Now that the US presidential election is over how would you estimate the impact it, and its resolution, on FX rates for the next year and the subsequent impact on MNC’s cash flows?
Forex exchange rates are vital for international trade between individuals, organizations, and governments that do not have a common currency. In today’s free-market economy, forex exchange rates determine a country’s level of trade in international markets. However, FX rates are often affected by political events such as presidential elections, or national referendums. A country’s political state influences its economic performance that, in turn, affects currency strength. Investors prefer directing their financial resources to countries that have little or no risk for political turmoil and instability. As such, the US is an attractive market for foreign investors because the country’s presidential elections are well-organized and peaceful. Research indicates that Republican presidencies trigger a rise in the Dollar’s value within the first year after an election. On the other hand, Democratic presidents often start with a low Dollar value which then increases towards the end of presidential terms, (Ashour et al., 2019).
An increase in the dollar value attracts foreign investors; thus, cash inflows can increase for Multinational Companies in the US. However, Yale Hirsch’s “Presidential Election Cycle Theory” suggests that weak performance in Equities is recorded in the first year after presidential elections. Different presidents often adopt different policies within the first year of being in office. During this time, investors are uncertain about the trade policies that will be implemented (Colón-De-Armas et al., 2017). FX rates fluctuate in the first year after a presidential election creating more uncertainties for foreign investors. Therefore, multinational companies are likely to register a decrease in their cash flows.
When it came to the 2016 U.S. presidential election, most polls predicted that Hillary Clinton would win the election. Her views and proposed policies on international trade and U.S. relations with Mexico were substantially different than the views of President Donald Trump. This is why the peso declined rapidly in value after the election, reflecting increased uncertainty about the future of trade between the U.S. and Mexico.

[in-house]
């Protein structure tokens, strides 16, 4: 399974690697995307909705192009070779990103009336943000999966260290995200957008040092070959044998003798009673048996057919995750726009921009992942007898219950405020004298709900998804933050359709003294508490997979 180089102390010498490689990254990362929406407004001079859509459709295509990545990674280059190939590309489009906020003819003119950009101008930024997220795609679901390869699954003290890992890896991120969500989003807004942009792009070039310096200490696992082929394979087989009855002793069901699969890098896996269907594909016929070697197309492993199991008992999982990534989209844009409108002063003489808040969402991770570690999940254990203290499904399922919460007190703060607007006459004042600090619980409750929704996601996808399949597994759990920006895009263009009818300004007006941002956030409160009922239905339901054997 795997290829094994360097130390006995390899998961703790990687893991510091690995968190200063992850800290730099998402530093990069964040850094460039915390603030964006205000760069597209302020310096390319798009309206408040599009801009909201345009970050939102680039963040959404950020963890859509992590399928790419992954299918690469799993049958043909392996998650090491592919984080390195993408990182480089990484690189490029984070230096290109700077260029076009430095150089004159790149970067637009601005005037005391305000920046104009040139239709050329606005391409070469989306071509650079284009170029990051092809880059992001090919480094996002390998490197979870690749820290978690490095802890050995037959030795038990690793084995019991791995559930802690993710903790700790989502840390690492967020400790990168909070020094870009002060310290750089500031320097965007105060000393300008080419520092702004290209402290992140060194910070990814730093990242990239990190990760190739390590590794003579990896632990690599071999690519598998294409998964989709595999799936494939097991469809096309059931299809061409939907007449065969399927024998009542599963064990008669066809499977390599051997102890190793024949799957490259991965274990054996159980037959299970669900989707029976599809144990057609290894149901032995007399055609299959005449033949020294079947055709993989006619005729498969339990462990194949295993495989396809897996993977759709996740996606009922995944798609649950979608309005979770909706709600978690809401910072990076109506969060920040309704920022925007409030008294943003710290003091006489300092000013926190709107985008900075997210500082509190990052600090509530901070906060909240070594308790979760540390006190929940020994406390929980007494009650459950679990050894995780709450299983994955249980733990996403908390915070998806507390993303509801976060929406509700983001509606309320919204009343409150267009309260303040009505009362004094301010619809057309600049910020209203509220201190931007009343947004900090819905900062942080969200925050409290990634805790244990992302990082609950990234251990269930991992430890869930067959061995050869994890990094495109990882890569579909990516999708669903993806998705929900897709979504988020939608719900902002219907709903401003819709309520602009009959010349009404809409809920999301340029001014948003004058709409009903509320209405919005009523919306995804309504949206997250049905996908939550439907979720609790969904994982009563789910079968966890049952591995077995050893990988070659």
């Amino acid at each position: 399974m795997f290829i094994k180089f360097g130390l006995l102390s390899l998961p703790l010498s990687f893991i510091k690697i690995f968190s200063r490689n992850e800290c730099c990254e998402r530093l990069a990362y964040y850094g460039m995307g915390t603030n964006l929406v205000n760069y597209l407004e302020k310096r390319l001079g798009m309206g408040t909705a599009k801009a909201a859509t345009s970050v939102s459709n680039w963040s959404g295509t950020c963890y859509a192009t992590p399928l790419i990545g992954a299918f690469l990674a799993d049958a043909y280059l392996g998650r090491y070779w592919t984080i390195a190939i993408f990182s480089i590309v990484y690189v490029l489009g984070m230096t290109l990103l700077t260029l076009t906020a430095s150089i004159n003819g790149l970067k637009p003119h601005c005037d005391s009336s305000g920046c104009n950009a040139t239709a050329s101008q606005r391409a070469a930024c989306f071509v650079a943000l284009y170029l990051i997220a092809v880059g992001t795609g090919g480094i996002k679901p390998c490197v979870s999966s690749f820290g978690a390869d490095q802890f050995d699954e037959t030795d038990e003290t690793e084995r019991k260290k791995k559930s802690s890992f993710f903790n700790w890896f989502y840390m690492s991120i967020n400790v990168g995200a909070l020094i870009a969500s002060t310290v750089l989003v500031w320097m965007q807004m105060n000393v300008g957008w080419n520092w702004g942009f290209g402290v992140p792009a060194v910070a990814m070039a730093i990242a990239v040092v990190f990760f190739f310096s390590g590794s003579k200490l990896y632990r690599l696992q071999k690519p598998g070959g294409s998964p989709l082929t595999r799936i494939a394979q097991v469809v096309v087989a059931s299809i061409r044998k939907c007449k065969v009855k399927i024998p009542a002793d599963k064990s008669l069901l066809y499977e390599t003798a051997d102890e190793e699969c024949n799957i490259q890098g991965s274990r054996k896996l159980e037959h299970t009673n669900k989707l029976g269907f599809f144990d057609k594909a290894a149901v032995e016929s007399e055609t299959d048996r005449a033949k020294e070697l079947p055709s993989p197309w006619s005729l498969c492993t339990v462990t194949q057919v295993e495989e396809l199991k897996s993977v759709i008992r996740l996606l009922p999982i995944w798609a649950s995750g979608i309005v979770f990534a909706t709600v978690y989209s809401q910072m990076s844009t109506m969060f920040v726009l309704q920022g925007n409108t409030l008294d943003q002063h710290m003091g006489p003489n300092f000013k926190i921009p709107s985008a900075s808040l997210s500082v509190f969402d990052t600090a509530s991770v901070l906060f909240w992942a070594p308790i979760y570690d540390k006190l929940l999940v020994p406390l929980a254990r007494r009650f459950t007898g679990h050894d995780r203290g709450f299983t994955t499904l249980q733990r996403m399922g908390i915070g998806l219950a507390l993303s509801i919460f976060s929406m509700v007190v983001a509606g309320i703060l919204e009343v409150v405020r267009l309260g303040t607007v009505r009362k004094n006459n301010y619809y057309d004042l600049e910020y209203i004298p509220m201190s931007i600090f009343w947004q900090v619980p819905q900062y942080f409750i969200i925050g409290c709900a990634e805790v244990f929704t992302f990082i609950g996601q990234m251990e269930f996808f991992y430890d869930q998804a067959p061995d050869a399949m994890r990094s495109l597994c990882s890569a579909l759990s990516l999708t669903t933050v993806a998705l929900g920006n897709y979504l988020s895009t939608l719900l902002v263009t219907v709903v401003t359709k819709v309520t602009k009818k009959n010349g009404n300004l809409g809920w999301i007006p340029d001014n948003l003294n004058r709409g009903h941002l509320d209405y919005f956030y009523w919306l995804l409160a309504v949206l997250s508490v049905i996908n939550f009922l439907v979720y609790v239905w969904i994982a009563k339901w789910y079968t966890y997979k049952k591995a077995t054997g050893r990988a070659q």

However, overall, the response from the currency markets has largely been less severe than analysts had initially predicted. This is because Trump gave a surprisingly considered and humble victory speech, imploring the American people to unite and work together.
The US Dollar did collapse against currencies that were considered comparatively safe. This included the Pound (GBP), Euro (EUR), Swiss Franc (CHF) and Japanese Yen (JPY).
MNCs also did not take well to Trump’s hardline approach on trade with China because of all the factories in that region. It changed the nature of their investments, and more went to their domestic interests.
Compared to the known outcome of the US presidential election in the question, an important factor that has to be taken into consideration at the moment is the possibility of election surprises. Election surprises occur when the election result does not match forecasts or previous poll results, and can have a significant impact on exchange rates. For example, within a few days after Trump’s somewhat surprising victory in 2016, which has diverged from results of most opinion polls, the value of the Mexican peso against USD declined dramatically. The depreciation reflected the growing uncertainty and increasing market anxiety over U.S-Mexican trade relations. The Chinese Yuan will likely experience a similar loss if President Trump were elected for a second term.
Even without the element of election surprises, the outcome of the presidential election will affect exchange rates in a slightly longer run depending on the respective monetary, fiscal or even foreign policies of the Republican/Democratic candidate. Given the unpredictable outcome, changing policies under the new administration and the resulting fluctuation in the U.S dollar market, it will not be surprising to see a decrease in MNC’s cash flows which are highly susceptible to exchange rate risk.